For Science!
8 Ways to Make Vampires Realistic

CJ Miozzi | 9 Jul 2014 19:00
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3. Feeding

Blood is rich in proteins and fats, and many creatures live entirely off a diet of blood. These hematophages, such as the vampire bat, tend to be parasites. While it may seem a natural fit to make the homo vampiris a parasite like in The Strain, that doesn't quite fit the picture we're building here.

A parasite is generally much smaller than its host and will often live or feed on its host for an extended period of time - without killing it. A lamprey, for instance, can feed on a shark for a long time without risking its host's death. Relative to the shark, the smaller lamprey requires a lesser amount of nourishment to survive. According to Kleiber's law, metabolic rate scales according to body mass. In other words, the bigger a creature, the more energy it needs.

The energy content of blood is about 900 calories per liter, and the human body holds roughly 5.5 liters of blood. A human needs about 2,000 daily calories to maintain its weight, and as per Kleiber's law, a vampire would have roughly the same requirements, which comes out to 2.2 liters of blood per day.

How much blood can a human afford to lose before it dies? A healthy person can endure up to 15% blood loss without serious concern, up to 30% blood loss with visible skin pallor, and up to 40% while going into shock. Beyond 40% blood loss, the person will die unless extreme resuscitative measures are taken.

The math just so happens to work out that 40% of 5.5 liters is 2.2 liters, so for a vampire to get his daily blood requirement from a human, he'd have to bring him to the brink of death. Alternatively, he can safely feed on two or more humans.

But here's the stickler: blood isn't a nutritionally complete substance. It lacks sufficient vitamins, minerals, fiber, carbohydrates, and essential fatty acids to be a balanced food. Vampire bats are able to live off blood alone, but in order to get all the nutrients they need, they consume an incredible amount of blood relative to their body weight. A typical bat can drink over half of its weight in blood in a single feeding. For a 150 lb vampire, that would be about 75 lb of blood, which works out to roughly 38 liters - seven humans worth of blood.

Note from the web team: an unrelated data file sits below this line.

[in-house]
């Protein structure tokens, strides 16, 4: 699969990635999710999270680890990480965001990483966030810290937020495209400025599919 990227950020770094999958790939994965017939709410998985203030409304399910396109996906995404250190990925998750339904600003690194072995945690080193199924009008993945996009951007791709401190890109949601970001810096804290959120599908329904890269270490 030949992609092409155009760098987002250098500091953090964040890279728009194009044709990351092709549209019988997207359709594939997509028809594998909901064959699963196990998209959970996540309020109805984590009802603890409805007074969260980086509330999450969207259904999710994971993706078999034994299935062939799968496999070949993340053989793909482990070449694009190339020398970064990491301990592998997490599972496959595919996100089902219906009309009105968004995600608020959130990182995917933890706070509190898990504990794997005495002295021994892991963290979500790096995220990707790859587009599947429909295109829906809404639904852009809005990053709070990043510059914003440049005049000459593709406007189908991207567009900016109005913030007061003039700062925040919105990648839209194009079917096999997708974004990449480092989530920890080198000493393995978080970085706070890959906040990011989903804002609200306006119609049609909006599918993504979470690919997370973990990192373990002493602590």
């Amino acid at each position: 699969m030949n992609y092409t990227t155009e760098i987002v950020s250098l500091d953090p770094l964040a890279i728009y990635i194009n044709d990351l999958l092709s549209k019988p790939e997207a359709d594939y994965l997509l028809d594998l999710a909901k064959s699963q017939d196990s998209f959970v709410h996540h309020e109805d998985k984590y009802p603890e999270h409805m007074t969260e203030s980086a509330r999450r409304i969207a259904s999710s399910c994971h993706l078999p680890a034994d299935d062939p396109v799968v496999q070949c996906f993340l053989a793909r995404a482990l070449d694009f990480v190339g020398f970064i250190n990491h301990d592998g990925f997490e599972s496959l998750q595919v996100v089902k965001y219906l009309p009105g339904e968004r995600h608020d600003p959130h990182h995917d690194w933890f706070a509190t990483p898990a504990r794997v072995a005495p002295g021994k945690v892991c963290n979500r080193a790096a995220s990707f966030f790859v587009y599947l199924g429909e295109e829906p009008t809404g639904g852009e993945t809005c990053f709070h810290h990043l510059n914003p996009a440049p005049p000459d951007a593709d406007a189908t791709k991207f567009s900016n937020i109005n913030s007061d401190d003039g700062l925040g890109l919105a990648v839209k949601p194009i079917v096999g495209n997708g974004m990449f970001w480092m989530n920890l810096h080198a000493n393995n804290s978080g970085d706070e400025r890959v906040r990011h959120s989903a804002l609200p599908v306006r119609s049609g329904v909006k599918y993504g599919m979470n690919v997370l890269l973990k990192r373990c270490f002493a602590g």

While we can try to work out rationales that explain how vampires can sustain this degree of food intake without wiping out vast swaths of human population, it's much easier to simply drop the concept that vampires are parasites entirely - they're predators. Parasites evolved means of feeding that go largely unnoticed by their hosts because the host would otherwise easily be able to overpower the parasite. A vampire is stronger than a human, so it has no need to be discrete. A lion doesn't quietly nibble on a gazelle's thigh - it savagely rips out its throat.

Given a vampire can easily subdue a human, there's no reason we can't have our homo vampiris supplant its diet with flesh. In fact, many hematophages don't exclusively rely on blood as their sole food source. Blood can still remain a vital part of the feeding process, but by getting some flesh in there as well, we're cutting down tremendously on the amount of blood - and thus humans - a vampire needs a day to survive.

And why only human blood? Well, we'll have to relegate that to societal reasons. In human culture, eating other humans is taboo. Maybe in our vampire culture, feeding on anything other than a human is taboo.

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